The major holidays are upon us, and we’re all scrambling for last-minute gifts and figuring out the menus for our family dinners. Life seems so hectic, yet we expect to feel this way and we know that, in the long run, all of the work we are doing is to show our families that they are loved and that they have a safe place to be during “the most wonderful time of the year.”
What we sometimes fail to realize is that we are so lucky and so fortunate that we have the means to buy basic necessities such as food. Recently I saw a story on our local news about the great people who donated food and lots of turkeys to the local Community FoodBank during Thanksgiving. I wanted to know more, so I went to their site and saw that they collected more than 3,000 turkeys and 24,000 pounds of food. I was so happy to learn this and realized that when our community needs to come together, we do it right and we go big or go home. The truth is, everyone wants to be able to help others in need but sometimes we just don’t know where to go or what to do. So I contacted Margie Barham, executive director of the Community FoodBank of New Jersey-Southern Branch and asked her a few key questions.
What does the FoodBank need the most?
Donations of money and food. For every $1 donated we can purchase $8 to $10 worth of food. The food items we need the most are: peanut butter, canned tuna, baked beans, baby foods and formula, Spaghetti-O’s ravioli, Beef-a-roni, applesauce, mayonnaise, jelly, dry pasta, rice, instant potatoes, spaghetti sauce, canned vegetables and even laundry detergent, soap, diapers, shampoos and other personal hygiene products.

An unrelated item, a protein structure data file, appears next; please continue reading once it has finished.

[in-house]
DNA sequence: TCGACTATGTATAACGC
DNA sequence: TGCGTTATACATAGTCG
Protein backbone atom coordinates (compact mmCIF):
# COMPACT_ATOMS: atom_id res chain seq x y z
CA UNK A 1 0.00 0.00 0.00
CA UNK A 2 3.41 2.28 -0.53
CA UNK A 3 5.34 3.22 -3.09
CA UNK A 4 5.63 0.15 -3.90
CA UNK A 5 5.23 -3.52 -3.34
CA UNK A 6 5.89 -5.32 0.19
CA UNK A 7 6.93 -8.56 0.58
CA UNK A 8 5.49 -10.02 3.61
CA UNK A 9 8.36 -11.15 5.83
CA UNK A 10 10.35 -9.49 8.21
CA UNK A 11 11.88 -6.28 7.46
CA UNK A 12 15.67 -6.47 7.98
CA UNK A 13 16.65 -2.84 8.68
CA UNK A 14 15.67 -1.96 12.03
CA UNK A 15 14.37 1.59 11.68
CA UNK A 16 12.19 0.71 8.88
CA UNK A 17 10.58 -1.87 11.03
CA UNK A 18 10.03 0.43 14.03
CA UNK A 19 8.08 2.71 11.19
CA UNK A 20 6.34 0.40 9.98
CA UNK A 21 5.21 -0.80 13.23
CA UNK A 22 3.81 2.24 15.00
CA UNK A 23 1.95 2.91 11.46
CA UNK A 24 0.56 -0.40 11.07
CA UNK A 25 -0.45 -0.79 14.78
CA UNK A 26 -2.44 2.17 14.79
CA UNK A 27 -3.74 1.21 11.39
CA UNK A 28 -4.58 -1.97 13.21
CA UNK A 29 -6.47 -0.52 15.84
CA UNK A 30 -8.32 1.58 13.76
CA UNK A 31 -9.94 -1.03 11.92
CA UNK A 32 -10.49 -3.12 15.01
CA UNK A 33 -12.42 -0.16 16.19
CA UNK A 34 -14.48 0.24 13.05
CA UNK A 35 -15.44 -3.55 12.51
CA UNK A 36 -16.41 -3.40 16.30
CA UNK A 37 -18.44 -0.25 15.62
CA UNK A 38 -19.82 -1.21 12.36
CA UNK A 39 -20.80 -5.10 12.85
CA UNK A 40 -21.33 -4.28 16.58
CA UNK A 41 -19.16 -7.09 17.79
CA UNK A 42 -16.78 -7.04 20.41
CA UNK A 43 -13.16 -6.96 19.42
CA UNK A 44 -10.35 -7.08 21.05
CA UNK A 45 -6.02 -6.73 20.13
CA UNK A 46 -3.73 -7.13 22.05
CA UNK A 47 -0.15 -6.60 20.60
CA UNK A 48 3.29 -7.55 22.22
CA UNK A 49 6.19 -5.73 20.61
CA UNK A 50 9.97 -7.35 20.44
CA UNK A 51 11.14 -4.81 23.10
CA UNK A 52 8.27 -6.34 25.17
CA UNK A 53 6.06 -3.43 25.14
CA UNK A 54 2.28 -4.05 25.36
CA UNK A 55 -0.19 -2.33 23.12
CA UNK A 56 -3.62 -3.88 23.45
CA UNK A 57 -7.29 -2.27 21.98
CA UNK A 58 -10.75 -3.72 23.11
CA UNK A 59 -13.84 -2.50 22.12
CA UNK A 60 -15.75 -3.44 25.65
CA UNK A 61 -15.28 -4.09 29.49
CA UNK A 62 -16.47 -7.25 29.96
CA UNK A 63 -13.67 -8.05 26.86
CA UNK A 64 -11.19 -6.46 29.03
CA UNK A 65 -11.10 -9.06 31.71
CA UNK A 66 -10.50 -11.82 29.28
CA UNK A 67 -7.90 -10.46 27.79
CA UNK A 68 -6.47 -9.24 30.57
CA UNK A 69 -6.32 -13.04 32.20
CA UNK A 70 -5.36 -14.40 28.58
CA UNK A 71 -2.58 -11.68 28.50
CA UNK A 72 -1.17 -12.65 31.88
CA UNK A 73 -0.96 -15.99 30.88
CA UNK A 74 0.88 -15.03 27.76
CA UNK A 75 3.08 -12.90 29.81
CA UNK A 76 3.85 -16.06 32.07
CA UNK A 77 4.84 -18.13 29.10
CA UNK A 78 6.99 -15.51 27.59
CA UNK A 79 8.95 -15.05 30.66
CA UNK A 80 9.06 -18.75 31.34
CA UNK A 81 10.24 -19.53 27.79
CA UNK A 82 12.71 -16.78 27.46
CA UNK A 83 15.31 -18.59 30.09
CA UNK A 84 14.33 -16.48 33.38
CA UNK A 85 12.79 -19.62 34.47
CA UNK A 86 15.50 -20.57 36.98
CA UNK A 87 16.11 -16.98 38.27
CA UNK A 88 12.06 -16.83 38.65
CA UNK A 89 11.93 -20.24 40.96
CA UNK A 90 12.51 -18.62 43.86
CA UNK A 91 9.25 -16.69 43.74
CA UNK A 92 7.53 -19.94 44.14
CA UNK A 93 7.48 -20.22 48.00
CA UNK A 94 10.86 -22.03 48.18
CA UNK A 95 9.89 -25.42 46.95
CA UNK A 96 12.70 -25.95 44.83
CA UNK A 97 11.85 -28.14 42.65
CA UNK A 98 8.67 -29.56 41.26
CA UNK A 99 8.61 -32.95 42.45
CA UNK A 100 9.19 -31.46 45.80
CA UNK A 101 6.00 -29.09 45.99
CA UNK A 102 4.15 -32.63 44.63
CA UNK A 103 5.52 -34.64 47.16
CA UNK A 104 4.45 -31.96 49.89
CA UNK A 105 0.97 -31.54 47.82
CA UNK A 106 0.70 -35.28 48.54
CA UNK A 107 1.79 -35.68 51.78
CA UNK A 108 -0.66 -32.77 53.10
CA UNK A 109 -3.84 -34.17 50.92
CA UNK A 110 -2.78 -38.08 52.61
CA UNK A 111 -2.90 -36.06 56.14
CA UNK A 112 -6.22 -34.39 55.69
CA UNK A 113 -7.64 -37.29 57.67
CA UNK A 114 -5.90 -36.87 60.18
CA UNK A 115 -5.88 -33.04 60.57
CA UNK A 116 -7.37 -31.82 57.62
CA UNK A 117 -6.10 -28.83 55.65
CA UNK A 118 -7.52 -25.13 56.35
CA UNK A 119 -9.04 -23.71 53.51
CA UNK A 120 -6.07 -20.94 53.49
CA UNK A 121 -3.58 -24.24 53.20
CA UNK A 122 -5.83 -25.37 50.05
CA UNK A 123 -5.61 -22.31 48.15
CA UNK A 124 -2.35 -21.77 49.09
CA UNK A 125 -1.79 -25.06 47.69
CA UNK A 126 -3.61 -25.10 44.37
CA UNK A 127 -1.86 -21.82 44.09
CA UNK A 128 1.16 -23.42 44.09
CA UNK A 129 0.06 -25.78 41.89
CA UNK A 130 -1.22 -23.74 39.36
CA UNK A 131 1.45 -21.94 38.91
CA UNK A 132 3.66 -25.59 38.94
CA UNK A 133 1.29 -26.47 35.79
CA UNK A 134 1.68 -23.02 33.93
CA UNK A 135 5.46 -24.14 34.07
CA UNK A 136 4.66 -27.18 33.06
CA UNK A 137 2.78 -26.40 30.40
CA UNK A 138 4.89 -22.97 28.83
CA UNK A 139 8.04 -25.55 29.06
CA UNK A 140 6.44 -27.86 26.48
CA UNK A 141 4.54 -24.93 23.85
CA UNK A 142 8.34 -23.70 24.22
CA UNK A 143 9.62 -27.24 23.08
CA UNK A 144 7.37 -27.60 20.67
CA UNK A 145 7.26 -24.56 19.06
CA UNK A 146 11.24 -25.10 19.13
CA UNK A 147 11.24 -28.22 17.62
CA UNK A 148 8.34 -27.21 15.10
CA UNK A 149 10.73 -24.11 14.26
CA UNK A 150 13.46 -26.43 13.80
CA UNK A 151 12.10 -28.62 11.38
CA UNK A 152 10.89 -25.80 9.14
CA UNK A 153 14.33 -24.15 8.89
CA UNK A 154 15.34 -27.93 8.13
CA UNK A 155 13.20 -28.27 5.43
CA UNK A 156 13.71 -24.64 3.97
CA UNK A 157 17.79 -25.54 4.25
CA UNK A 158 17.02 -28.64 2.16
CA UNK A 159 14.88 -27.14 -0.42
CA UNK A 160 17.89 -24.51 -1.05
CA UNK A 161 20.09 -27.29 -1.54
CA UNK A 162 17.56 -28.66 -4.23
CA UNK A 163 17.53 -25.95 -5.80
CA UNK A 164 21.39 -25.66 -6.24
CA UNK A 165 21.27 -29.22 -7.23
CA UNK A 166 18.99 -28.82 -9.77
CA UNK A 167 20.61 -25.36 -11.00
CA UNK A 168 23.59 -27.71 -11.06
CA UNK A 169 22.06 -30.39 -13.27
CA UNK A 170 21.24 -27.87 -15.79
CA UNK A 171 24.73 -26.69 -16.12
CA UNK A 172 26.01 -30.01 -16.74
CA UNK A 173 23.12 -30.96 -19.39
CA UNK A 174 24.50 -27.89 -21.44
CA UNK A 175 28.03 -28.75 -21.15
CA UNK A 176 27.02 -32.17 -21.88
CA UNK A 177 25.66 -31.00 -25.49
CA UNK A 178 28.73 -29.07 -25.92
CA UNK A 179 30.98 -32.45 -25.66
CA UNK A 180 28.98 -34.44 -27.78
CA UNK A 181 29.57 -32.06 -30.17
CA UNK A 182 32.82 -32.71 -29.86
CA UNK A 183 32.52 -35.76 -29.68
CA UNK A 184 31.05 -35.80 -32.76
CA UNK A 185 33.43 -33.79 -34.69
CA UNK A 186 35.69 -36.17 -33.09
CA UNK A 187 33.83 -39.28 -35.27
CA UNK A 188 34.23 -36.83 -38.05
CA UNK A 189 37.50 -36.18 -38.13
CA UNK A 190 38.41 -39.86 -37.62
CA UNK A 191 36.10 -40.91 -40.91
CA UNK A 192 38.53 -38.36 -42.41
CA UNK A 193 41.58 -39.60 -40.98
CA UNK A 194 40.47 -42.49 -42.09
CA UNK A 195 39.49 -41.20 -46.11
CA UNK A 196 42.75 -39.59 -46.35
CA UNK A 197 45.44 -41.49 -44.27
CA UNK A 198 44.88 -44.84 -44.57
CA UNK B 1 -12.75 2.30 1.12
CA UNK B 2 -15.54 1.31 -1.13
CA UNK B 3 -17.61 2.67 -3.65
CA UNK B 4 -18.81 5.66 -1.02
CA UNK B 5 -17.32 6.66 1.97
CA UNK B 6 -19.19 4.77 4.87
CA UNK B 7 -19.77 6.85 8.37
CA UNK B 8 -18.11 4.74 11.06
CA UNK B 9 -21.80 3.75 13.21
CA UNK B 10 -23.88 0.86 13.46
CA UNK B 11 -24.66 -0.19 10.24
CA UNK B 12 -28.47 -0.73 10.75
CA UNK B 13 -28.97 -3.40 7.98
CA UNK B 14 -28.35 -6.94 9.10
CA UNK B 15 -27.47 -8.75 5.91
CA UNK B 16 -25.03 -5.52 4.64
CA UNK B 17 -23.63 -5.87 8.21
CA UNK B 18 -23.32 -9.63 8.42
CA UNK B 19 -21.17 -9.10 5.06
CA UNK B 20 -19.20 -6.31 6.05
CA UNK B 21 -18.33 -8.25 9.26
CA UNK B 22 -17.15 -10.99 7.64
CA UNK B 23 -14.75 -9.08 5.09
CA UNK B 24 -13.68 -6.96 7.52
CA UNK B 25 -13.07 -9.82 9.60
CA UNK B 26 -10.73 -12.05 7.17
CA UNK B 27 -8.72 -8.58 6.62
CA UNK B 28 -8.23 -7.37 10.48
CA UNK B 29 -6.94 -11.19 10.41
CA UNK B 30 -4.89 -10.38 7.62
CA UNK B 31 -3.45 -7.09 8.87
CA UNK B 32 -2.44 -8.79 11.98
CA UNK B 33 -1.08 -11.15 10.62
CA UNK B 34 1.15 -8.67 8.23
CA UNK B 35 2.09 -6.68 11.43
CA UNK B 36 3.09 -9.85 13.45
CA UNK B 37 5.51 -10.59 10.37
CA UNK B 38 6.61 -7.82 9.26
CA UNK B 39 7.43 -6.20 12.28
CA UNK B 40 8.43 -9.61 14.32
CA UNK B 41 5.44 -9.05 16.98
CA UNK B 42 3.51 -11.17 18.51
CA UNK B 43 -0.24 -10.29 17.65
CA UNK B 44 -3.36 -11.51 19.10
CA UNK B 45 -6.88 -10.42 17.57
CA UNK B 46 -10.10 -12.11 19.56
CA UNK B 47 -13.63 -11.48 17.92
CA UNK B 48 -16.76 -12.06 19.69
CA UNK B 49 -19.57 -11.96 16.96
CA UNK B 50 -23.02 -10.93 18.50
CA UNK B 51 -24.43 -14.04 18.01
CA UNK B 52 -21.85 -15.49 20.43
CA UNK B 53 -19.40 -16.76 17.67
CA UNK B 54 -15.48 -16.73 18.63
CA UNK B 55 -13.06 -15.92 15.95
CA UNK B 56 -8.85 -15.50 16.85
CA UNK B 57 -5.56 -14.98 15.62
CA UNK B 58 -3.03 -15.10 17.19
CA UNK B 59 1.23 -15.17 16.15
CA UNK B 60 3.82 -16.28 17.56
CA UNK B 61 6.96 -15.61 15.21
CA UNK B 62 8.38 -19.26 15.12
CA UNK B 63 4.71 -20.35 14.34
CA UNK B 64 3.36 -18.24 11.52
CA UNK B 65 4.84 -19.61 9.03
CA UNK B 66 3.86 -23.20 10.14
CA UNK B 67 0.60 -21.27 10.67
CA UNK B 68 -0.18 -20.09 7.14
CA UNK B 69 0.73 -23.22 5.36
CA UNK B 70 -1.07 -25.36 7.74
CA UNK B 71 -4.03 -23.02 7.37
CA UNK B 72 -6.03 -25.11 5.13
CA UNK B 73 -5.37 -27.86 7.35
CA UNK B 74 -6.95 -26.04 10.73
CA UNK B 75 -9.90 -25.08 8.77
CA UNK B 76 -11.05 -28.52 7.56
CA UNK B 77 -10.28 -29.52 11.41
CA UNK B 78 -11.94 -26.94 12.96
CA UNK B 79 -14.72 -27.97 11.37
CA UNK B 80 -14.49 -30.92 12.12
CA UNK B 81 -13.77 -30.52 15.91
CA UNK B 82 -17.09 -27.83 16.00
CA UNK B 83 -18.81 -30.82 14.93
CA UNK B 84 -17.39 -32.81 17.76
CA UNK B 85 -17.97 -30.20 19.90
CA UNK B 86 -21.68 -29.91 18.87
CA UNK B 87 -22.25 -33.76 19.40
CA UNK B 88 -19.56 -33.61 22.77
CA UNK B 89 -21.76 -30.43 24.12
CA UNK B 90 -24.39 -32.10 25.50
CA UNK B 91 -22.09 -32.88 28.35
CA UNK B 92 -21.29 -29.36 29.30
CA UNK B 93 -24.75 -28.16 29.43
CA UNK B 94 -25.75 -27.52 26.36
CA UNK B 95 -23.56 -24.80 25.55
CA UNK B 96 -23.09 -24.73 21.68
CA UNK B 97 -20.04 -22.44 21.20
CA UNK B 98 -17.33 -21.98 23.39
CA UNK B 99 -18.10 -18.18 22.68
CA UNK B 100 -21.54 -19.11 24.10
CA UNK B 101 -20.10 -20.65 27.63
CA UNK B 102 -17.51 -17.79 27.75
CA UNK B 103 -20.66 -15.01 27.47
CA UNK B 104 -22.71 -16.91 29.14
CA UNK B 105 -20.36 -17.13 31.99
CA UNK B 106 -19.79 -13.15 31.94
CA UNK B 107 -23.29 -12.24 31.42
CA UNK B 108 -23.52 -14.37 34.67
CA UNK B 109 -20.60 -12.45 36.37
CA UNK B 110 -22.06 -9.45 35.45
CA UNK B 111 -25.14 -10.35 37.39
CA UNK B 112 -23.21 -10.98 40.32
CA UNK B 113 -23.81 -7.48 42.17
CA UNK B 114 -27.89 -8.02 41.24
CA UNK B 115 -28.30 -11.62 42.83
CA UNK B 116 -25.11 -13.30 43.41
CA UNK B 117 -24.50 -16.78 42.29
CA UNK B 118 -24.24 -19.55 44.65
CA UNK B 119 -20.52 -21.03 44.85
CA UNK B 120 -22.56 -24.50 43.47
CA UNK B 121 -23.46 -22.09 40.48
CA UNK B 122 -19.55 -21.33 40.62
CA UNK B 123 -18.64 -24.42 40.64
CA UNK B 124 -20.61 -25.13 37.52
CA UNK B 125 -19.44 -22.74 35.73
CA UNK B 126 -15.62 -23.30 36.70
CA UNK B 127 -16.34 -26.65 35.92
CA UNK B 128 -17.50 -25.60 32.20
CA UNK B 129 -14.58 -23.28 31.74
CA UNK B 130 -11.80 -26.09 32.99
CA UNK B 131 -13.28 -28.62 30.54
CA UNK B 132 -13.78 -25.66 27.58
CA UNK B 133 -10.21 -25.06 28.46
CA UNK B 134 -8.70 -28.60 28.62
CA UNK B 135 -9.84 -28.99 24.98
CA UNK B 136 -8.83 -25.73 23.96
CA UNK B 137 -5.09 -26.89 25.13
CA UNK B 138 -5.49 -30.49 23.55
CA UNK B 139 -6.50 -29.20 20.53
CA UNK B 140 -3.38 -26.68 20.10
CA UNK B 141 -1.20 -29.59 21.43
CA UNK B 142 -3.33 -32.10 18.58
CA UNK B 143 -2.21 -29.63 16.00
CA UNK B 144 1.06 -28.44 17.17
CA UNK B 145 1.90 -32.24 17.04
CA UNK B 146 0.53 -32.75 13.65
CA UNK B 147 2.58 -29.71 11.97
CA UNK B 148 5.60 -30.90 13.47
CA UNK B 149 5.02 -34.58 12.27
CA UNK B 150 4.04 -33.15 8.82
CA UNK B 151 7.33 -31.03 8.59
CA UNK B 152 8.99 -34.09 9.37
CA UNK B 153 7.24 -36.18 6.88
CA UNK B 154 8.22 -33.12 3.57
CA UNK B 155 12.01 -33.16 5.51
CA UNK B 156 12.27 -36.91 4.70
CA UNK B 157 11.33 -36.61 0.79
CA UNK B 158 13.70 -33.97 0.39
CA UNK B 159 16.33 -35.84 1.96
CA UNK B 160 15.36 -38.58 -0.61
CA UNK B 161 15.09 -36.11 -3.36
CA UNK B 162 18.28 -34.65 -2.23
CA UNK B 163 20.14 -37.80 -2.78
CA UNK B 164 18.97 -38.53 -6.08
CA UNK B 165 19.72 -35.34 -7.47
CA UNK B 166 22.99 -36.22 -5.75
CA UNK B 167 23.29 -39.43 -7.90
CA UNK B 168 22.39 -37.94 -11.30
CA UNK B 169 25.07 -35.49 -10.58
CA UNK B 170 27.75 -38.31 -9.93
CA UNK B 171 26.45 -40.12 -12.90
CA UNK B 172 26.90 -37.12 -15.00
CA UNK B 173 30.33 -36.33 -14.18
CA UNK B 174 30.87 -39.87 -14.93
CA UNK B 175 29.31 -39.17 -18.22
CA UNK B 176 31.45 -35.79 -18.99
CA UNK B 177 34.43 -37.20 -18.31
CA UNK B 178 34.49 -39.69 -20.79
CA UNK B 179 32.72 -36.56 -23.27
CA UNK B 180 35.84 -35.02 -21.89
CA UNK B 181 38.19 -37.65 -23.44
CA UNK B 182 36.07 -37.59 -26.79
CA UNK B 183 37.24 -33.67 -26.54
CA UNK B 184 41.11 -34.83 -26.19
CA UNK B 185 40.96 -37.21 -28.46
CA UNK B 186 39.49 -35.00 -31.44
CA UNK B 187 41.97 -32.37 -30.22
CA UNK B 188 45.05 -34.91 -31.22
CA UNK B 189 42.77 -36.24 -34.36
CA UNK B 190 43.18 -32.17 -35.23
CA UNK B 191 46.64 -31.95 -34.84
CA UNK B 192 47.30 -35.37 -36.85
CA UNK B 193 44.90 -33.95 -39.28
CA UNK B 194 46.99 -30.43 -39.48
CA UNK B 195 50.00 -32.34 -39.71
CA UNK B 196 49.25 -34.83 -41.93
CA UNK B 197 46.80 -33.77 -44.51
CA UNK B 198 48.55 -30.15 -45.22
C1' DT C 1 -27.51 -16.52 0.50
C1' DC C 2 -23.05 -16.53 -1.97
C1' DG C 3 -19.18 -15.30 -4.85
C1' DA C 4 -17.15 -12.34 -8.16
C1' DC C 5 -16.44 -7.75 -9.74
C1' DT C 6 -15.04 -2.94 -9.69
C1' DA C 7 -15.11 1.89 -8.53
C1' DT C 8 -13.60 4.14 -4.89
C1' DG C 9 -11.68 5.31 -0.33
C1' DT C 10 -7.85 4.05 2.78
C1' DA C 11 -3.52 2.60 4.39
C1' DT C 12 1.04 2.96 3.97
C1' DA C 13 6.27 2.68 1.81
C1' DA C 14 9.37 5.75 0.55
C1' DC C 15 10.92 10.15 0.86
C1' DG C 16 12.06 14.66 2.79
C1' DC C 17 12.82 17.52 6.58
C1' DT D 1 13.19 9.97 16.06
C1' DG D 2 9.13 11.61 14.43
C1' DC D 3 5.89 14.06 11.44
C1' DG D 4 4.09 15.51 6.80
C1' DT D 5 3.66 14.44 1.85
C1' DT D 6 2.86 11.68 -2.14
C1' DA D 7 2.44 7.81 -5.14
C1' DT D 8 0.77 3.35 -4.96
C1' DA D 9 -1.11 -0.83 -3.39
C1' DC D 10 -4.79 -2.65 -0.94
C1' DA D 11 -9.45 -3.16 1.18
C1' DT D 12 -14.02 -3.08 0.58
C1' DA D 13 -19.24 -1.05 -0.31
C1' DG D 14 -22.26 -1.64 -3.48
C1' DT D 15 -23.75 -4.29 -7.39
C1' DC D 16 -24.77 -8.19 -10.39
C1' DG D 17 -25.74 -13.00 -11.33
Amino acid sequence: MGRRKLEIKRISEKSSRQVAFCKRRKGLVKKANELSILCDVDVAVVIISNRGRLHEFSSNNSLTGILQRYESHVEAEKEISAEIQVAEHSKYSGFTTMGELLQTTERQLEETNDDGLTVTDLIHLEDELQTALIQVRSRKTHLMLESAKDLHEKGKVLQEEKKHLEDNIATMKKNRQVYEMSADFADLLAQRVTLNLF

If people want to drop off food, is there a specific place or time to do so?
There are drives usually going on all the time, but if they want to drop items here at 6735 Black Horse Pike in EHT, then they can do so Monday through Friday, 8am to 4:30pm, and most Saturdays from 8am to noon. They can also call us to check on times at 383-8843.
Do you work closely with other local charities?
The FoodBank distributes more than 95,000 pounds of groceries each week to over 300 charities throughout Atlantic, Cape May, Cumberland and parts of Burlington counties.
How does the food get dispersed?
We make up packages, which are distributed based on the number of people in the family.
Here are some other statistics that Barham felt we should know. The first is that last year the FoodBank distributed a record 5.1 million pounds of food. And from January through November of this year they have seen about a 40-percent increase in food distribution over the last year. More people than ever before in the history of our local FoodBank are struggling to put food on the table. She also wanted to note that donors will be happy to learn that Charity Navigator, American’s premier independent charity evaluator, recently awarded the Community FoodBank four stars for the organization’s ability to efficiently manage its donor’s funds. “For every dollar collected, 96.4 cents goes directly to support our programs and feed those in need. So you see, your contribution will indeed go a long way in helping others,” says Barham.
On Barham’s feeling about working at the FoodBank, she says, “I am so blessed to be working for this organization that does so much good for so many people. At this time of unprecedented need in the history of the FoodBank it is a challenging job. But I am inspired by our agency partners, the FoodBank staff and the people who come to us for help. Being able to make a difference is the most exciting thing about this position and meeting people who help us to help others.”
I am very proud to be a part of such a wonderful community that comes together in a time of need. We have done an excellent job helping people who are less fortunate, so let’s keep the momentum going.
Happy Holidays South Jersey!
Whitney is an on-air multimedia personality, and works behind the scenes helping businesses gain extra exposure, through her WIN Promotions video production services.